Dorota Kenderová, Jan Nálevka, Timea Anita Oravecz, Honza Zamojski:


curated by Marco Antonini

From September 16 to November 12, 2010. Czech Center New York. 321 E 73rd St.

Partners: Center Sztuki Współczesnej Zamek Ujazdowski, SPACE Gallery, The Studio of Young Artists.

Special thanks to: Ondrej Stupal, Marek Milde, Jan Zahour and all CCNY Staff.


Louis Thomas Hardin (1916-1999; a.k.a. “Moondog”, a.k.a “The Viking of 6th Avenue”) was a musician and poet with a penchant for dressing up in leather boots, draped cloaks and horned helmets. Hardin was not a homeless, but chose to live his life in the streets, taking in the city as pure experience. Blind and hailing from Kansas, he did not know much about New York City, but nonetheless felt its vibes, smelled its perfumes (and stench) and listened carefully to its sounds. Moondog started experimenting with musical composition and invented instruments around the late 1940s. He was befriended by stars like Benny Goodman and Arturo Toscanini, as well as by young musicians like Philip Glass and Steve Reich. He quickly became a cult figure, eventually recording his proto-minimalist compositions for major record labels, before permanently relocating to Germany.

Repeated in dozens of different, scarcely documented and chronically incomplete versions in which fact and folklore probably coexist, Hardin’s absolutely true story is nowadays a de-facto urban myth. In a city where transience and constant renewal (together with a complex blend of real and imaginary social mobility) are constantly in the way of historical self-reflection, such “legends” are important. At the same time, reality-based urban folklore[1] also ossifies in well-traveled and relayed preconceptions and stereotypes, hence the widely reported feelings of familiarity with New York shared by so many first-time visitors.

When I first started discussing this exhibition project with the artists, we all agreed on trying to develop on their personal understanding of the City, trying to map and analyze the state of their preconceptions before, during and after their visit. In our emails, New York was often referred to as “experience,” and considered from the particular standpoint of uninformed first-time visitors and their limited experience. As this goes to print, two of the artists involved in the project have been here for just a few weeks, two other have spent a couple of months and I, the curator, have been struggling with my own idea of what “Seeing New York,” might mean for the past seven years. The situation resonates in this anecdote, unsurprisingly lifted from a book titled New York City Folklore:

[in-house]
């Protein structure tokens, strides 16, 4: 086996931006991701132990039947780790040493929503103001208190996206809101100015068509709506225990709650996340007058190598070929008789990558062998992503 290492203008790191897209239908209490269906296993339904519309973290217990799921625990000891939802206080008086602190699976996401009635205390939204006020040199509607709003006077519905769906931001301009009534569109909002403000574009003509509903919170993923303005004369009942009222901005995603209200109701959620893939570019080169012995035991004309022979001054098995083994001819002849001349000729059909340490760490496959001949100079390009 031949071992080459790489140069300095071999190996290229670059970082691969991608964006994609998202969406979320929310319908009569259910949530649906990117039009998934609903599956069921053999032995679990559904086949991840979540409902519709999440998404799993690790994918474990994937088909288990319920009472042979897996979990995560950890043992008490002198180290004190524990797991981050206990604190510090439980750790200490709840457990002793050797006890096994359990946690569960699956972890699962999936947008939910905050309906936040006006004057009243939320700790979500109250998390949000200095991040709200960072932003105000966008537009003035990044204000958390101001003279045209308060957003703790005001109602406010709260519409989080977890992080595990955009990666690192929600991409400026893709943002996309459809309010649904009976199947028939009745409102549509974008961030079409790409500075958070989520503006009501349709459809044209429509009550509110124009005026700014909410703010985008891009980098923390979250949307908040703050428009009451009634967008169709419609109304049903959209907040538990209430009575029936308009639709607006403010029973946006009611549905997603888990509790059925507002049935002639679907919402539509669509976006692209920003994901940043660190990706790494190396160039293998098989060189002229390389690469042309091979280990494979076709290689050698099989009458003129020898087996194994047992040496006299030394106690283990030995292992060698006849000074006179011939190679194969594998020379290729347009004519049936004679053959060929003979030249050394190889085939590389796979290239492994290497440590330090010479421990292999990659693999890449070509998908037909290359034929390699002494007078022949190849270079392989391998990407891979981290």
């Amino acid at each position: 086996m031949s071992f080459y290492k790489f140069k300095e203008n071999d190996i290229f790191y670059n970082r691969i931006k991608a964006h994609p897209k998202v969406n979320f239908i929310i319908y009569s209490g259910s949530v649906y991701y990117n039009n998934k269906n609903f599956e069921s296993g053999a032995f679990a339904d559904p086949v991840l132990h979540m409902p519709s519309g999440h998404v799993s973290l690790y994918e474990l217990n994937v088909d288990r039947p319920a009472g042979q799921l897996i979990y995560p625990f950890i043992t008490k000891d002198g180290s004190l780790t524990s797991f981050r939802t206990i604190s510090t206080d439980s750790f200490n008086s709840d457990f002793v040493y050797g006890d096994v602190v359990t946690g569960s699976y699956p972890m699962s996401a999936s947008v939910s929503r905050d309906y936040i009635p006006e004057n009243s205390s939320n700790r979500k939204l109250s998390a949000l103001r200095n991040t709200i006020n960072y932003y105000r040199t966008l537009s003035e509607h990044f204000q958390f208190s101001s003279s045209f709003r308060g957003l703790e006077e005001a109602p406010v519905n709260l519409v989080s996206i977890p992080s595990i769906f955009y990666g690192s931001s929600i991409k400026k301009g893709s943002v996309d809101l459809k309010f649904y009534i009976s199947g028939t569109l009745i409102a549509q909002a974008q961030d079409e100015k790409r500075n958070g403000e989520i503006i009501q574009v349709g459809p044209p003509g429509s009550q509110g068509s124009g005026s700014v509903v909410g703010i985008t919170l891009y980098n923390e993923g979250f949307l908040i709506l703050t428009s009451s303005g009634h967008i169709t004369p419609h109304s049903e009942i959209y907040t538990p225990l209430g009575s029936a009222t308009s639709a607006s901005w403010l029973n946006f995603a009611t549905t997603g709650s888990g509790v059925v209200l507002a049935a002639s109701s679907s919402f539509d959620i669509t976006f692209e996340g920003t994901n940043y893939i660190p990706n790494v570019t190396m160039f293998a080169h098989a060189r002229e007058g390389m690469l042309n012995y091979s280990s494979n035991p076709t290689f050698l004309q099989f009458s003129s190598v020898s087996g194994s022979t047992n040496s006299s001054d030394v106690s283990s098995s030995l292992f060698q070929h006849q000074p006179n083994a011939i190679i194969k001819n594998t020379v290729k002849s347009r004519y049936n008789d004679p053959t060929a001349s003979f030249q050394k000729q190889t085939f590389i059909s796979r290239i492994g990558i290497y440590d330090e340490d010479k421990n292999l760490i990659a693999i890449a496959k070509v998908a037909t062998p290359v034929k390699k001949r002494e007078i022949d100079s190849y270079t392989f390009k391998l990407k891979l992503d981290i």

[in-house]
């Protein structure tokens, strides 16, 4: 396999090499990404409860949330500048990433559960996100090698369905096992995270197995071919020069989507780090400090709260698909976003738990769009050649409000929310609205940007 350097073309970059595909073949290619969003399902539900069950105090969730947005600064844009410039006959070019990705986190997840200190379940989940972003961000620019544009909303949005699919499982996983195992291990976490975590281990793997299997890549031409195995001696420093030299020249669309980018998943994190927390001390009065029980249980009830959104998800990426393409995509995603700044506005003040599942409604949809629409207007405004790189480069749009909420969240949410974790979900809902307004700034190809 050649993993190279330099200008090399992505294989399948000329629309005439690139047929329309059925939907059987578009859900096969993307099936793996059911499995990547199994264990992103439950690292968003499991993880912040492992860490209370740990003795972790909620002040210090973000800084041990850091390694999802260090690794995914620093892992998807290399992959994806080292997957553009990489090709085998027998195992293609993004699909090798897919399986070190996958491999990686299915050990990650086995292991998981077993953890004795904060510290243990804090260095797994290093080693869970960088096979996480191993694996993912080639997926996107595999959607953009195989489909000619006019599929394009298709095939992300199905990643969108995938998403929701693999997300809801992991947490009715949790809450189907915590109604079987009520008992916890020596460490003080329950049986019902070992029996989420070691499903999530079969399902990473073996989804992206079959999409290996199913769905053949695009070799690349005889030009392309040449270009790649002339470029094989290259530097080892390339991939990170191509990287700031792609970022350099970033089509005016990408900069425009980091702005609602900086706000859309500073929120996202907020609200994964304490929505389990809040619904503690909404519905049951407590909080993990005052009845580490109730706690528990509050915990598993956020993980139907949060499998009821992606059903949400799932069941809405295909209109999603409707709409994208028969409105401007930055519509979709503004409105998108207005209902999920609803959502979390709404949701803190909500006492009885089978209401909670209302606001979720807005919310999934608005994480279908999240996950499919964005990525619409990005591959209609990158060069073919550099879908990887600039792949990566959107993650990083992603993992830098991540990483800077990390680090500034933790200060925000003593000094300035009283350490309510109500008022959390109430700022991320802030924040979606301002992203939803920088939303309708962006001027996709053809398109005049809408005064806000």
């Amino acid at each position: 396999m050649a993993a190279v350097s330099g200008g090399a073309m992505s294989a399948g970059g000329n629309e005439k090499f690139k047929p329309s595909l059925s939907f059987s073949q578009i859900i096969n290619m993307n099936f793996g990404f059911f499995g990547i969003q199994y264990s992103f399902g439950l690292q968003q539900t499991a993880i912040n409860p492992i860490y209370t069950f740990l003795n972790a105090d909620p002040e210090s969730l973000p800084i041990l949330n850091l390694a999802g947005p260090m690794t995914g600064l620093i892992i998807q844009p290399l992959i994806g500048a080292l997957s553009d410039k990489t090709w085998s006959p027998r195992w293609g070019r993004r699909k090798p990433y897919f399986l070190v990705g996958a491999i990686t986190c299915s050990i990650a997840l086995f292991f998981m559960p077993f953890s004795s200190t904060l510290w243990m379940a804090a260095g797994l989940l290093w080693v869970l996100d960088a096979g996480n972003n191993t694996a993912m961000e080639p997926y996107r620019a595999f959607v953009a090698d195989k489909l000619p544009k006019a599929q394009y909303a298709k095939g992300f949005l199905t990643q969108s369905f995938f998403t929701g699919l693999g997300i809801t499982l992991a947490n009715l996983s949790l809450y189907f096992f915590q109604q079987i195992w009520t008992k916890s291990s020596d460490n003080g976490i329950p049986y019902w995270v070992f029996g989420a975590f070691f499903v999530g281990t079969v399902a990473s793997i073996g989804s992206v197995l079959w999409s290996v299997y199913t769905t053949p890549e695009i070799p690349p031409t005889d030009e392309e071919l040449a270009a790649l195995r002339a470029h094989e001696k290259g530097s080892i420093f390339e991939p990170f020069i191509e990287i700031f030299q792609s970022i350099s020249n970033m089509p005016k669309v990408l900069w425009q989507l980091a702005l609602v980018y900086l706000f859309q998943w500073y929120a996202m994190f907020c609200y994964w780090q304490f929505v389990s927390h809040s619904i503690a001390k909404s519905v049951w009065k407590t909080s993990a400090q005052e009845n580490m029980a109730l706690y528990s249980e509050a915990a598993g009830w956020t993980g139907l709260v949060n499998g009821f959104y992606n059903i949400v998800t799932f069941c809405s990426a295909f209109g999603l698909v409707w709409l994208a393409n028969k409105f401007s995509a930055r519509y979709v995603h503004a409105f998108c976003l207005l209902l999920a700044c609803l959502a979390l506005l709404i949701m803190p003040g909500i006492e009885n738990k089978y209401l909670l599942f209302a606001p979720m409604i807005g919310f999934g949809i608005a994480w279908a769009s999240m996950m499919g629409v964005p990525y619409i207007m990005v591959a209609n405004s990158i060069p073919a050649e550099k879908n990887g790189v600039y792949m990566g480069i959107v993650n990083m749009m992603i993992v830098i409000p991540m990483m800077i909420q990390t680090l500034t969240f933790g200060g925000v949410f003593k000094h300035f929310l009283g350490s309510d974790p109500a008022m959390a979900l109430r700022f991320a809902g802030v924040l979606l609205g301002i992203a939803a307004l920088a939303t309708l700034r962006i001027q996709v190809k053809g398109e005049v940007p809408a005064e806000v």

… Three gentlemen from South America … called one day on Mayor O’Dwyer. [2] The Mayor was born and raised in Ireland – and has the Irish gift of easy conversation, and he studied in Spain and speaks Spanish beautifully. So he made pleasant conversation with the gentlemen from South America.

And How Long, He asked, did they intend to stay in New York?
“A week,” said the man from Bogotá.
“Fine!” said the Mayor. “New York is a wonderful city, and undoubtedly you will manage to see all of it.”
The traveler from Carácas said that he meant to stay for a month.
“Good,” said the Mayor. “I am sure that you will see most of the things you should.”
Then the man from Buenos Aires declared that he had fallen in love with New York, and intended to live here forever.
“Ah, then,” said the Mayor, “I am afraid that you never will see New York at all!”[3]

The artworks in “Seeing New York” range from subtle reflections and quotations to powerful and imaginative gestures, addressing different aspects of the New York experience and their conceptual implications via sharp variations in tone and style. These variations are informed by the artists’ diverse personalities and backgrounds, but also by the different amounts of time that they spent in the City and previous (real or imagined) knowledge of its socio-cultural context. We all agreed that “seeing” the real essence of New York, let alone give it a visual form, would have been patently impossible; so we decided not to try, and instead concentrated on first impressions, willingly accepting the influence of myth and stereotype. As Moondog taught us, certain things are better seen with your eyes closed.

Marco Antonini_

[1] …of which the famous “Alligators in the sewer” story (not a legend but a series of well documented news facts) offers a perfect example.

[2] William O’Dwyer (1890–1964), 100th Mayor of New York City. Holding his office from 1946 to 1960.

[3] In New York City Folklore, by B.A.Botkin (New York: Random House, 1956), 4. Quoted from Eleanor Early, New York Holiday (New York: Rineheart and Co., 1950).

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